Story highlights

Trump never mentioned his most controversial Charlottesville remarks

He got several facts wrong about data in his administration

Washington CNN  — 

For 77 minutes, President Donald Trump vigorously defended his response to Charlottesville, blamed the media for stoking US divisions and threatened to shut down the government to get a border wall built in a raucous campaign rally in Phoenix.

His discursive, spiraling speech on Tuesday enthralled his base, while it left others outwardly questioning whether he is fit to lead the country.

Here are some things Trump got wrong at Tuesday’s campaign rally.

1. On the backlash over his Charlottesville response:

What Trump said:

“So here’s what I said, really fast, here’s what I said on Saturday: ‘We’re closely following the terrible events unfolding in Charlottesville, Virginia’ – this is me speaking. We condemn in the strongest possible terms this egregious display of hatred, bigotry and violence.’ That’s me speaking on Saturday.”

The facts:

Here’s what he actually said that Saturday (Aug. 12): “We condemn in the strongest possible terms this egregious display of hatred, bigotry and violence, on many sides. On many sides. It’s been going on for a long time in our country. Not Donald Trump, not Barack Obama. This has been going on for a long, long time.” I

In his speech Tuesday night, he left out the controversial “many sides” comment. And he didn’t bring up his Aug. 15 comments blaming both the white nationalists and the counterprotesters triggered widespread, bipartisan criticism.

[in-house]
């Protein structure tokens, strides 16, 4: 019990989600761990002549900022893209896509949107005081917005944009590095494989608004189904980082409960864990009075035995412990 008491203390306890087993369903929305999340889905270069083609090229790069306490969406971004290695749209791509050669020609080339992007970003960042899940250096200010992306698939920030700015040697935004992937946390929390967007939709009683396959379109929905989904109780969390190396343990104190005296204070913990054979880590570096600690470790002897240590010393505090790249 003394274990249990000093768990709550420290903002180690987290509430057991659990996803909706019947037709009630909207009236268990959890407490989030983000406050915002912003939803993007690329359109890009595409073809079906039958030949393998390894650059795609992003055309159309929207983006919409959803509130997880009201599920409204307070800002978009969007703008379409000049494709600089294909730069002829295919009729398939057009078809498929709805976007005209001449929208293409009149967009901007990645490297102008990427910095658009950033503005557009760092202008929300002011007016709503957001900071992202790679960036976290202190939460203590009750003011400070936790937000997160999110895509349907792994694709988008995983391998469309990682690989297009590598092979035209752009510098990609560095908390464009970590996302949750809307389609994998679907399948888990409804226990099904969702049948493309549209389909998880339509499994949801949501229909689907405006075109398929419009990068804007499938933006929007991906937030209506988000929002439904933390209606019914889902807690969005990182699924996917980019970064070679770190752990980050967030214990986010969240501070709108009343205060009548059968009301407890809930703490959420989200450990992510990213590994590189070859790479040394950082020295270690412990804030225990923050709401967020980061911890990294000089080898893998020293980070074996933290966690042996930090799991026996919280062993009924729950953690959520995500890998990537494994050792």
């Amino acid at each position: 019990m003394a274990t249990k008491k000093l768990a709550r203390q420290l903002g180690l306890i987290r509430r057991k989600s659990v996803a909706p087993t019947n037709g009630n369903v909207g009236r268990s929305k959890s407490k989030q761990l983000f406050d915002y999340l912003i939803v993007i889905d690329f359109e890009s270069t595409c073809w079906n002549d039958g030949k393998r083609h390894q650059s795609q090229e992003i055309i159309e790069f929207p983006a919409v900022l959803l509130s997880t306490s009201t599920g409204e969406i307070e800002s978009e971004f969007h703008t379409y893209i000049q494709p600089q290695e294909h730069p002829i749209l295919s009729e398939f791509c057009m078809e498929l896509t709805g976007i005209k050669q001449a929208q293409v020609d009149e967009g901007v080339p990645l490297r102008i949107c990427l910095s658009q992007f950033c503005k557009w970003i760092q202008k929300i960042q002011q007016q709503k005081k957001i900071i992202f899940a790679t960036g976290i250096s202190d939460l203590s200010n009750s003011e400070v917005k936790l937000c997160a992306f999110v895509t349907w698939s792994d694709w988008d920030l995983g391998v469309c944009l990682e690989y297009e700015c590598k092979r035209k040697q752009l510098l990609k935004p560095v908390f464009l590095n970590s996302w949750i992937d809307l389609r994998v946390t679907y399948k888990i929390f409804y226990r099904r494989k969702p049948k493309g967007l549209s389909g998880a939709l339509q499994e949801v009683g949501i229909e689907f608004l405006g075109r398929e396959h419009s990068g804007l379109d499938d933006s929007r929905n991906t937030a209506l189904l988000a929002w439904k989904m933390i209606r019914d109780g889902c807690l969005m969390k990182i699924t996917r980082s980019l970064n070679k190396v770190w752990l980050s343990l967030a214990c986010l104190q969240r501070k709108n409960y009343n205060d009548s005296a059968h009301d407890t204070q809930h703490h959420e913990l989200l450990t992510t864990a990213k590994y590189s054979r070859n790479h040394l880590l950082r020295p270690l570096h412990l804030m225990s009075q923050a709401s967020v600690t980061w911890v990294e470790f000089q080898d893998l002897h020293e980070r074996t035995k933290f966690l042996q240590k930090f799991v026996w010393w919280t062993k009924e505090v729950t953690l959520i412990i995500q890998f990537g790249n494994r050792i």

01:48 - Source: CNN
Trump omits line while defending statement

Trump spent roughly 15 minutes of his speech going through each of the three public statements he made in response to the Charlottesville rally that left one counterprotester dead. He mentioned the victim Heather Heyer, but in the context of defending himself on his handling of the crisis.

He stuck to retelling his remarks and omitted his reference to “many sides” in his response on the day of the violence, and his reference to “both sides” last Tuesday.

2. On whether the media reported his “racism is evil” remark

What Trump said:

“Did they report that I said racism is evil? You know why? Because they are the dishonest media.”

The facts:

CNN did, in fact, report Trump’s full remarks the Tuesday following the Charlottesville protest, including his remark at “racism is evil.”

CNN aired Trump’s press conference live – when he first said it – and also published a video of Trump’s full statement online, which is headlined “Racism is evil.”

In addition to CNN, the New York Times, Politico, NPR, Time and The Guardian covered it as well, just to name a few.

3. On whether Teddy Roosevelt’s statue is next to be removed:

What Trump said: